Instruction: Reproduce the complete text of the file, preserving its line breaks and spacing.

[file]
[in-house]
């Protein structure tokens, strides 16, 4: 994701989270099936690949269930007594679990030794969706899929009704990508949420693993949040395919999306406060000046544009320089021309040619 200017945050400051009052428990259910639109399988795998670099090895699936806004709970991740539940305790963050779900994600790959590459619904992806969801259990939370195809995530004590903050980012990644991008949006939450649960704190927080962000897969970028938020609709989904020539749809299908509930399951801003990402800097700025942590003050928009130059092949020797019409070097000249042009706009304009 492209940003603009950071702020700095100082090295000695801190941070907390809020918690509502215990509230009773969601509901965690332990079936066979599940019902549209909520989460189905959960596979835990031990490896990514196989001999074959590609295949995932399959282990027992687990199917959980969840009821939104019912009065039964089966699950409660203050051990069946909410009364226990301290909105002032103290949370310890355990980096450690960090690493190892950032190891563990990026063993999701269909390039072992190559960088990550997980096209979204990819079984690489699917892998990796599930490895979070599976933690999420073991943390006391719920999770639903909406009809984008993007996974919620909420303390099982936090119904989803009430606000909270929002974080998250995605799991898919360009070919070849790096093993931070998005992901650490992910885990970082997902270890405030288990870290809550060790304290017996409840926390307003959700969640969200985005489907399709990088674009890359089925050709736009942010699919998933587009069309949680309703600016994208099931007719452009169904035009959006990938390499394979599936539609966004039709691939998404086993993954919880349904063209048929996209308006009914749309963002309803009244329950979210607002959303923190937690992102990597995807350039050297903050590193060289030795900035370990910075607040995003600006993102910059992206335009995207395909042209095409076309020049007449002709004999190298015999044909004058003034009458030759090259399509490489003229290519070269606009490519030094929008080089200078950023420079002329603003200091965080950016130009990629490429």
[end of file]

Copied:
[in-house]
């Protein structure tokens, strides 16, 4: 994701989270099936690949269930007594679990030794969706899929009704990508949420693993949040395919999306406060000046544009320089021309040619 200017945050400051009052428990259910639109399988795998670099090895699936806004709970991740539940305790963050779900994600790959590459619904992806969801259990939370195809995530004590903050980012990644991008949006939450649960704190927080962000897969970028938020609709989904020539749809299908509930399951801003990402800097700025942590003050928009130059092949020797019409070097000249042009706009304009 492209940003603009950071702020700095100082090295000695801190941070907390809020918690509502215990509230009773969601509901965690332990079936066979599940019902549209909520989460189905959960596979835990031990490896990514196989001999074959590609295949995932399959282990027992687990199917959980969840009821939104019912009065039964089966699950409660203050051990069946909410009364226990301290909105002032103290949370310890355990980096450690960090690493190892950032190891563990990026063993999701269909390039072992190559960088990550997980096209979204990819079984690489699917892998990796599930490895979070599976933690999420073991943390006391719920999770639903909406009809984008993007996974919620909420303390099982936090119904989803009430606000909270929002974080998250995605799991898919360009070919070849790096093993931070998005992901650490992910885990970082997902270890405030288990870290809550060790304290017996409840926390307003959700969640969200985005489907399709990088674009890359089925050709736009942010699919998933587009069309949680309703600016994208099931007719452009169904035009959006990938390499394979599936539609966004039709691939998404086993993954919880349904063209048929996209308006009914749309963002309803009244329950979210607002959303923190937690992102990597995807350039050297903050590193060289030795900035370990910075607040995003600006993102910059992206335009995207395909042209095409076309020049007449002709004999190298015999044909004058003034009458030759090259399509490489003229290519070269606009490519030094929008080089200078950023420079002329603003200091965080950016130009990629490429």